Thoughts and Feelings 2:  is a therapeutic tool designed to help parents, teachers, and mental health professionals engage children of all ages. The deck contains 35 cards especially effective in helping children identify, process, and work through a variety of issues including changes within the family, trauma, grief, anger, depression, anxiety and fears.

Why I like it:

  • they are a great tool to get kids to open up and express their feelings.
  • I really love the illustrations

Tip:

  • they are great conversation starters, but sometimes younger kids may get a bit confused when the picture does not relate to the sentence. They still work wonders, though.

4. Anger Management Thumball

Anger Management Thumball is a soft stuffed ball to throw, roll, or pass in a circle or randomly. When you get the ball you have to look under your thumb and respond to a prompt. It encourages the use of interpersonal skills including taking turns, eye contact, listening, responding and respecting individual differences.

Why I like it:

  • I just love this anger game concept. It is so fun to throw a ball around and take advantage of that enjoyable situation to start a conversation about anger

Tip:

  • Don´t expect a big ball

Other Anger Management Games

5. The Talking, Feeling, & Doing Anger Card Game (ages 6-12)

The Talking, Feeling, & Doing Anger Card Game is a game intended to help children explore their feelings and develop new ways to think about themselves and their problems.

6. The Royal Rage (age 8-12)

The Royal Rage represents different faces of anger (raging mad, angry attitudes, coping with other people’s anger). It provides a good opportunity to talk and think about anger so that kids can develop coping skills and learn healthy responses to anger.

It is not for the very young ones, though, as they need to have good reading skills.

 

7. The Anger Solution Card Game (ages 7-12)

The Anger Solution Card Game teaches children constructive and effective ways to resolve their anger. The cards allow them the opportunity to choose alternatives that can turn anger-inciting situations into more positive encounters.

8. The Anger Defuser (ages 8-18)

The Anger Defuser helps better understand about anger and how destructive it can be through conversation and play.

 

 

9.  Stop, Relax & Think (age 6-12)

Stop, Relax & Think: is a game to help impulsive children think before they act by learning motor control, relaxation skills, how to express their feelings, and how to problem-solve. This one is designed for counselors, social workers and therapists.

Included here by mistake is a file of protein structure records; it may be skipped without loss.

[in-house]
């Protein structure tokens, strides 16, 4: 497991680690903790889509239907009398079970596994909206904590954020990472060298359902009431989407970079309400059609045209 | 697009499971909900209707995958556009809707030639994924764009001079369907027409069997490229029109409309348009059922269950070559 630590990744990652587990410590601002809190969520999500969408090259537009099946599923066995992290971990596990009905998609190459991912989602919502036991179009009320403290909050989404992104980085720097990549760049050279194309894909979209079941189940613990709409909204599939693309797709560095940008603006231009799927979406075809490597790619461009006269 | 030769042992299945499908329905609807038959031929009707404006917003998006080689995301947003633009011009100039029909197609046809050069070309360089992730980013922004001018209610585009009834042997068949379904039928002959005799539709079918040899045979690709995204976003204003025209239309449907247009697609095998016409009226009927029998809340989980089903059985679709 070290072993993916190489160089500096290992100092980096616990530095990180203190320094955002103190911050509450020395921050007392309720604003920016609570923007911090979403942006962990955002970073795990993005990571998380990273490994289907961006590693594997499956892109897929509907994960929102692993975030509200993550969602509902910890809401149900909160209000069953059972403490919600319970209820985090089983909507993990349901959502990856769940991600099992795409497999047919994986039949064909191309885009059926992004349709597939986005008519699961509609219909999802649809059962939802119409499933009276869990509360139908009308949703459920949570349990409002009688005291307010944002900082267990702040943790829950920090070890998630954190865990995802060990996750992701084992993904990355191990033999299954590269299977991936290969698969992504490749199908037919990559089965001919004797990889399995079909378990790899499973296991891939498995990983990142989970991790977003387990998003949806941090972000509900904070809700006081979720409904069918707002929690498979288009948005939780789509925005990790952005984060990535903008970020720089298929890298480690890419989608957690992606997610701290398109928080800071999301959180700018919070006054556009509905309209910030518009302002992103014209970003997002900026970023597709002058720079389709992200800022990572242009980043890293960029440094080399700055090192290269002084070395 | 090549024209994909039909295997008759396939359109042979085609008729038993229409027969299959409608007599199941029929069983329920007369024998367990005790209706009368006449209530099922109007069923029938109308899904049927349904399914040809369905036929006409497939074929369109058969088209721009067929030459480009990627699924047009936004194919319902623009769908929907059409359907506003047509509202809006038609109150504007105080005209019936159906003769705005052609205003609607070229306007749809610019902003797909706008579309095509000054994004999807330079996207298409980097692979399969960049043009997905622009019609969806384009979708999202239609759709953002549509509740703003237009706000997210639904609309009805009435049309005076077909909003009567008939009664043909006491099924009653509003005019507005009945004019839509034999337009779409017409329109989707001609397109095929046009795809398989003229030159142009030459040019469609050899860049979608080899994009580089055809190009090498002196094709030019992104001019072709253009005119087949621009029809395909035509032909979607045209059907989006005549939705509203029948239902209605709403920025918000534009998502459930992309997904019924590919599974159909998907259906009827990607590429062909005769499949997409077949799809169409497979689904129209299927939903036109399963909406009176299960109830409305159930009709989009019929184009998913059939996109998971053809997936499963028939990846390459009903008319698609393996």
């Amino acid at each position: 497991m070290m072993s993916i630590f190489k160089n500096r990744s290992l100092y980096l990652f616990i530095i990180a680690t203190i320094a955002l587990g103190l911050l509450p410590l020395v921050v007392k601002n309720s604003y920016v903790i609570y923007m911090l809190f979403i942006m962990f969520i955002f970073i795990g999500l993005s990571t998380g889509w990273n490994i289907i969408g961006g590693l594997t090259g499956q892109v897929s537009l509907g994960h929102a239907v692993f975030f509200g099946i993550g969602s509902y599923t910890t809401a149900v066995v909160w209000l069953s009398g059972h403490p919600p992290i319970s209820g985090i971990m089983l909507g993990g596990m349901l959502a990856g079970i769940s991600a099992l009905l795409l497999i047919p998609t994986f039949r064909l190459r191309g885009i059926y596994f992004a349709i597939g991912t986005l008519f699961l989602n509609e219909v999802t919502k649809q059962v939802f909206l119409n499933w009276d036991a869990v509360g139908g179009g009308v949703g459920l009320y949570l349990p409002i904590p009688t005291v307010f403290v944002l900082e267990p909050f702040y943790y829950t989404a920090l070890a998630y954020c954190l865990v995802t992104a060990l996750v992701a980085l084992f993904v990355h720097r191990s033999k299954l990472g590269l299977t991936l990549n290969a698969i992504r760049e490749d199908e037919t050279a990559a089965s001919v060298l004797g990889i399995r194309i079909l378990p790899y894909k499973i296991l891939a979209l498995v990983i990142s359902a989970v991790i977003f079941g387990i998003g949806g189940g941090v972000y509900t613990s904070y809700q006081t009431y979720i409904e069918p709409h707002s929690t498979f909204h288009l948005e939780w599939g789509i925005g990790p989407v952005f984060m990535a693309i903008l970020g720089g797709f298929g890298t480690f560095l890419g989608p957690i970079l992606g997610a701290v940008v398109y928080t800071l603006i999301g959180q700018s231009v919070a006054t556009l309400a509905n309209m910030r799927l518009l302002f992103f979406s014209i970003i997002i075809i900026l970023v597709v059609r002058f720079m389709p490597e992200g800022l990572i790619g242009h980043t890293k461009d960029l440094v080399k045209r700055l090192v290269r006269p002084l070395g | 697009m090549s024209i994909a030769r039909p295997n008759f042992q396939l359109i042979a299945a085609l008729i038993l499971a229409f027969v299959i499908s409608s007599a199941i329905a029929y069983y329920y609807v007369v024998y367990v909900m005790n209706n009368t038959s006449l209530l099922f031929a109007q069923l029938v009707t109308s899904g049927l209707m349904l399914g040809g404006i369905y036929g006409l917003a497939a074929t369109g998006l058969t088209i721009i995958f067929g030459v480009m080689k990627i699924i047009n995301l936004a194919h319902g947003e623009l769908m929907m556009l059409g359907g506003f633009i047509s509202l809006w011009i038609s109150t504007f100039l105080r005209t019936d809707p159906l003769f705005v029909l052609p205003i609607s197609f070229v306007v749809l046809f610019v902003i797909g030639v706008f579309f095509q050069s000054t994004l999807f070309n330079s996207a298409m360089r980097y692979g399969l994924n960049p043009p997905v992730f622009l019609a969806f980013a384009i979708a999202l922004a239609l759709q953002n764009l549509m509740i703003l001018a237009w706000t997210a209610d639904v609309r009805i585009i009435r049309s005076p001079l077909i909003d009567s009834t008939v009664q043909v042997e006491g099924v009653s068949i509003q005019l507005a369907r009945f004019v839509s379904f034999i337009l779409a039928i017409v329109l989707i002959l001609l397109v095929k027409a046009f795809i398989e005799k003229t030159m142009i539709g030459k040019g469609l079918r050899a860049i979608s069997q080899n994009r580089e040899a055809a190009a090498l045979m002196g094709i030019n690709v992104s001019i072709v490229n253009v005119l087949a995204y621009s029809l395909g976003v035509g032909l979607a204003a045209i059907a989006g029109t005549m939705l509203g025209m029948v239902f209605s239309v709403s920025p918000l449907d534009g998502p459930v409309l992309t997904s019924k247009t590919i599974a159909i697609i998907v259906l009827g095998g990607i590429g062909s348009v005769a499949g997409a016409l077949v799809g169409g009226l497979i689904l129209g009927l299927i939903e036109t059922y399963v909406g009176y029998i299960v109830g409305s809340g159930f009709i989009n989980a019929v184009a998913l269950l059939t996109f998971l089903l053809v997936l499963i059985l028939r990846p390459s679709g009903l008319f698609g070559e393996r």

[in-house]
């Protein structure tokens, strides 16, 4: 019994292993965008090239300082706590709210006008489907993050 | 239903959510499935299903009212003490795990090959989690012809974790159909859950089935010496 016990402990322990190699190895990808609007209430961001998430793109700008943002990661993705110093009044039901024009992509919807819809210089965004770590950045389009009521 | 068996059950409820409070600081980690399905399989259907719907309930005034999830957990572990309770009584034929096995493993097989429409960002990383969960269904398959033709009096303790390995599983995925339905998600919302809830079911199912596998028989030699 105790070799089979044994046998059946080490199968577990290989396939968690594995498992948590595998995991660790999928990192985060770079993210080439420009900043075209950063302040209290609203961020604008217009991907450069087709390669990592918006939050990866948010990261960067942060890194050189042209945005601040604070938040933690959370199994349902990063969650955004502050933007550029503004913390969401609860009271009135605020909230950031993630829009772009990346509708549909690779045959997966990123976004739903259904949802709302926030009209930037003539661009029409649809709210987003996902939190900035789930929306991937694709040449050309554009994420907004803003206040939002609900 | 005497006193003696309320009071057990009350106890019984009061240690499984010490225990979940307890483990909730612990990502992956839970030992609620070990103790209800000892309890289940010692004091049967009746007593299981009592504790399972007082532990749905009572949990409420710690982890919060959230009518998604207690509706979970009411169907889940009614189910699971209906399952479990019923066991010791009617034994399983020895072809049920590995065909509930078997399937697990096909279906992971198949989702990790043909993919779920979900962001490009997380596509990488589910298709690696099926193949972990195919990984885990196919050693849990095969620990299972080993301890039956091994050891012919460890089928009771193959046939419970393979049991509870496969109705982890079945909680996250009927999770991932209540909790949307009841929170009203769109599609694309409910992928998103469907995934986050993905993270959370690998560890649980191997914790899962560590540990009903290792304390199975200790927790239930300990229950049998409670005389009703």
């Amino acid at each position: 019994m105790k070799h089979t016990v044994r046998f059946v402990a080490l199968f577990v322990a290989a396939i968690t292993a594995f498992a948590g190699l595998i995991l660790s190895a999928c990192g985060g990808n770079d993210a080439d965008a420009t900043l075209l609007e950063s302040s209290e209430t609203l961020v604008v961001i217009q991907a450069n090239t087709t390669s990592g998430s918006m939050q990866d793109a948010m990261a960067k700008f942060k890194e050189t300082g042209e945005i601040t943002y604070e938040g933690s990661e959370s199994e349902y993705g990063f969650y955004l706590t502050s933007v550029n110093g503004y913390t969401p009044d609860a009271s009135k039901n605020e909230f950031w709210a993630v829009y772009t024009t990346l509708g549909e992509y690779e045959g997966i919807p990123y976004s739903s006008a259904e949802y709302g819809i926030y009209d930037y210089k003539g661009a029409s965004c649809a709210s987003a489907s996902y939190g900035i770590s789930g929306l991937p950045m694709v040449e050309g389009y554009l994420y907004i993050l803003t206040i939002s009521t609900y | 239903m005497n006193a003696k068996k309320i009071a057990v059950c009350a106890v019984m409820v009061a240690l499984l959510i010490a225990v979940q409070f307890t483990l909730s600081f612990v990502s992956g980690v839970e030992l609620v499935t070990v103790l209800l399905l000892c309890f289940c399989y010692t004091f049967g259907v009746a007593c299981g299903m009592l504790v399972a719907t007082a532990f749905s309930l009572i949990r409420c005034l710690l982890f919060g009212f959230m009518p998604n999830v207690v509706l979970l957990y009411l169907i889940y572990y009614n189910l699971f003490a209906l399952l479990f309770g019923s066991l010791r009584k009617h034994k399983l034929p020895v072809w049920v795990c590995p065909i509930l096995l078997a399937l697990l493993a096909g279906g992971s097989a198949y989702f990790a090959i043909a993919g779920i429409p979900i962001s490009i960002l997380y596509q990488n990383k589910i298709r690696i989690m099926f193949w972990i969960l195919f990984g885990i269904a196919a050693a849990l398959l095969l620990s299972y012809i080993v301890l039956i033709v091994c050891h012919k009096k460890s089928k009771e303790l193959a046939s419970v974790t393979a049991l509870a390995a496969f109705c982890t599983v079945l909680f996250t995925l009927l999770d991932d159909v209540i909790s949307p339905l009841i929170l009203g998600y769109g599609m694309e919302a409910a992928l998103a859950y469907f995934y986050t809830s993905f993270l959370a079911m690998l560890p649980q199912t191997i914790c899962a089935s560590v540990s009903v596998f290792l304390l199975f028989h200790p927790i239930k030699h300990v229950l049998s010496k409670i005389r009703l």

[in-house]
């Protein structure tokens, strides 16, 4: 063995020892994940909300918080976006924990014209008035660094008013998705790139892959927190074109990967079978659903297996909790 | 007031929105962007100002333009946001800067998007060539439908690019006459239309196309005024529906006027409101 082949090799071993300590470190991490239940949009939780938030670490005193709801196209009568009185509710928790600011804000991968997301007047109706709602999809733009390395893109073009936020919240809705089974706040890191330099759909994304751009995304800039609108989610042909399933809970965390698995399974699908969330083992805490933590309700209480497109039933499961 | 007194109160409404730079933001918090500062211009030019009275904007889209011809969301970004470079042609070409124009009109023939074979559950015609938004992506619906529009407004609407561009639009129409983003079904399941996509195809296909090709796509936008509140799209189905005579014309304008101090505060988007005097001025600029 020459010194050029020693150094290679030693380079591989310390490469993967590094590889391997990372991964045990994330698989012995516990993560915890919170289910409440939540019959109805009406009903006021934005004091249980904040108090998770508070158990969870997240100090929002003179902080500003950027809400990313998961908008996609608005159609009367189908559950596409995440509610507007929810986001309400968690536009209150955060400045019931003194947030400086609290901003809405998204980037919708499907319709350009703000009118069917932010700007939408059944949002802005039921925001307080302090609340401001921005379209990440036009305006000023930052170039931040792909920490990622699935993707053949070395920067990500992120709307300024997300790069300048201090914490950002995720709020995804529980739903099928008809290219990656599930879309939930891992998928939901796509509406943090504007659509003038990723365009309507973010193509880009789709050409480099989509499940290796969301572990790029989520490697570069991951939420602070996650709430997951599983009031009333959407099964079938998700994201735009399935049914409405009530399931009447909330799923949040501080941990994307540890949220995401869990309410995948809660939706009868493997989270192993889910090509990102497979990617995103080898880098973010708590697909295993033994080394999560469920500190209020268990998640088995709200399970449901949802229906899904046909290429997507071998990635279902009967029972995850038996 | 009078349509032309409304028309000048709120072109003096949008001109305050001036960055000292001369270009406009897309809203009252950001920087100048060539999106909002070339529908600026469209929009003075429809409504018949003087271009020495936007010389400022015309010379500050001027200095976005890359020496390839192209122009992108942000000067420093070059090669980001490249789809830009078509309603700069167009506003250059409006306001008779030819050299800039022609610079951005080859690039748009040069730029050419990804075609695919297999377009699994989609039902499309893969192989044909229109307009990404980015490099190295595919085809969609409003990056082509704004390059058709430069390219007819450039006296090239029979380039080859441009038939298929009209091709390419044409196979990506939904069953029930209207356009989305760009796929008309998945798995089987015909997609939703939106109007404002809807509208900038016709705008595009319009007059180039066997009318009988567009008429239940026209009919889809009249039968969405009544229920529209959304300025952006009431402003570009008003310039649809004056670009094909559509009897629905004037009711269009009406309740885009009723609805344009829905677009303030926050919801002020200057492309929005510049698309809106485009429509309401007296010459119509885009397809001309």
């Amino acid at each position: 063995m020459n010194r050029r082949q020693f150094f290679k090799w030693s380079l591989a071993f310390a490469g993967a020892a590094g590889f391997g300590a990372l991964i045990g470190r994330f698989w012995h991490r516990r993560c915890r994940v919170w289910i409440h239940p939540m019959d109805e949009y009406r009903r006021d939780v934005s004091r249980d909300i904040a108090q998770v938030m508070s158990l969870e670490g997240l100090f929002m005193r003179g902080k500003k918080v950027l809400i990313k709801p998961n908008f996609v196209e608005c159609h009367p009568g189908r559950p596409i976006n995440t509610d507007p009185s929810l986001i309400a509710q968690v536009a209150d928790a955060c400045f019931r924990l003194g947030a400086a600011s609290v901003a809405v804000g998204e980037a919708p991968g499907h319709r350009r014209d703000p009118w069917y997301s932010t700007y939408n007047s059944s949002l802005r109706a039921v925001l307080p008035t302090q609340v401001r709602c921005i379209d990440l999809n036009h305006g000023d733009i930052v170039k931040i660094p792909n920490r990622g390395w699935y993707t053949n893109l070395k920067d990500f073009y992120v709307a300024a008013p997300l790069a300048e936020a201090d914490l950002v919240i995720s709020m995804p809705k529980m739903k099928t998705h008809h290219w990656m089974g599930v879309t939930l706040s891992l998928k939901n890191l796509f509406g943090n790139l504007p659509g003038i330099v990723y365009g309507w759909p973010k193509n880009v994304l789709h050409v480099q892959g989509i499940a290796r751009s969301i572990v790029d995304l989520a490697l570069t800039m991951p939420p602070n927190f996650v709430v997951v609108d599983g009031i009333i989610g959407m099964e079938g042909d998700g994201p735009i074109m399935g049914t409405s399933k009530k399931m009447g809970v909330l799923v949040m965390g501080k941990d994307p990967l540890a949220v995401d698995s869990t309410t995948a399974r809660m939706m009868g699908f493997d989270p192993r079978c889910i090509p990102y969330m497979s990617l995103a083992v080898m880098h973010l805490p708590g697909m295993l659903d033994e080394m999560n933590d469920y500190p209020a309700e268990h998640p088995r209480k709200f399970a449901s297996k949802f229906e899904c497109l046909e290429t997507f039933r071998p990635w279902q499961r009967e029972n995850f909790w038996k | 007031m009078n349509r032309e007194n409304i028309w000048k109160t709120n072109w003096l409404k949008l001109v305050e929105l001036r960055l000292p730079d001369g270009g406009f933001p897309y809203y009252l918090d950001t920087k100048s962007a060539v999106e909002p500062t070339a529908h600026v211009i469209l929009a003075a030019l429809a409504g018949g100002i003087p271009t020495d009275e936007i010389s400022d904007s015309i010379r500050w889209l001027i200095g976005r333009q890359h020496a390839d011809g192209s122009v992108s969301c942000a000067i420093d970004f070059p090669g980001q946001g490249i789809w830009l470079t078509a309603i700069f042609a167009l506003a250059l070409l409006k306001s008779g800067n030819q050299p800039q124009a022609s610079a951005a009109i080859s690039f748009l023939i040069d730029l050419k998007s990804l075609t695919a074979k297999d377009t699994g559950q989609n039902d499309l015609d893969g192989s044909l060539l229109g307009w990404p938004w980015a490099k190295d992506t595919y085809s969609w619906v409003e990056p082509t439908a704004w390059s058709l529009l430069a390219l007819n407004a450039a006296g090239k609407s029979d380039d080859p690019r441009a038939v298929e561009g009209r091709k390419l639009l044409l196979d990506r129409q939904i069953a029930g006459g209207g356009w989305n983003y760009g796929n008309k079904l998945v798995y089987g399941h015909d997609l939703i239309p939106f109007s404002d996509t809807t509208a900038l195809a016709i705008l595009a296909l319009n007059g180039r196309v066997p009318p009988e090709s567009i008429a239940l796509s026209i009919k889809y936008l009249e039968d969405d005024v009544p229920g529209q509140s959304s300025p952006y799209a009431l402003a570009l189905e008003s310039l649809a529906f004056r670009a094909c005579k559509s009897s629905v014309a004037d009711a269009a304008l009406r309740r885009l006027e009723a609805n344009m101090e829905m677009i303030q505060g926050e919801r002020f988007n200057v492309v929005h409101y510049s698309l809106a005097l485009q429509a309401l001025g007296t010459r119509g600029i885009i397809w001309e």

10. Anger Management Party Game (teenagers)

Anger Management Party Game is a fun family game. You start off at “Mildly Irritated” and if you’re the first player to get “Absolutely Steamed” you win the game. As any anger game  is a good tool to facilitate discussion about anger triggers and coping skills.

11. Anger Bingo for Teens (ages 12-18)

Anger Bingo for Teens addresses five anger management areas: triggers, symptoms, causes, control, and prevention. Includes laminated cards, chips, calling cards, reproducible handouts, and instructions.

 

Books About Anger Games

There are also some really good books that can guide you on how to use games to help kids or teens manage their anger issues.

12. Anger Management Games for Children

Anger Management Games for Children can be a good tool for parents and teachers. It includes introductory material  (“Theoretical and practical background”) with very useful information about:

  • the effects of anger
  • anger triggers
  • biological effects of anger in the brain
  • how anger manifests itself in children
  • anger management techniques

The second part contains a collection of social interaction games and memory games.

 

13. Therapy Games: Creative Ways to Turn Popular Games Into Activities That Build Self-Esteem, Teamwork, Communication Skills, Anger Management, Self-Discovery, and Coping Skills

Therapy Games shows 102  ways to turn ordinary games (like Taboo, Monopoly or Scrabble) into Therapy Games. Each game discussed in the book comes with five or more ways to make simple changes that create therapeutic experiences.

14. 104 Activities That Build: Self-Esteem, Teamwork, Communication, Anger Management, Self-Discovery, Coping Skills

Alanna Jones (author of Therapy Games) has also produced another great book: “104 Activities That Build: Self-Esteem, Teamwork, Communication, Anger Management, Self-Discovery, Coping Skills“.  The topic is broader than just anger management, but I think is a really good book worth mentioning if you are seeking to develop coping skills.  It is a good book for teachers, therapist or counselors.

Are you ready to start playing an anger game?

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Anger Games 2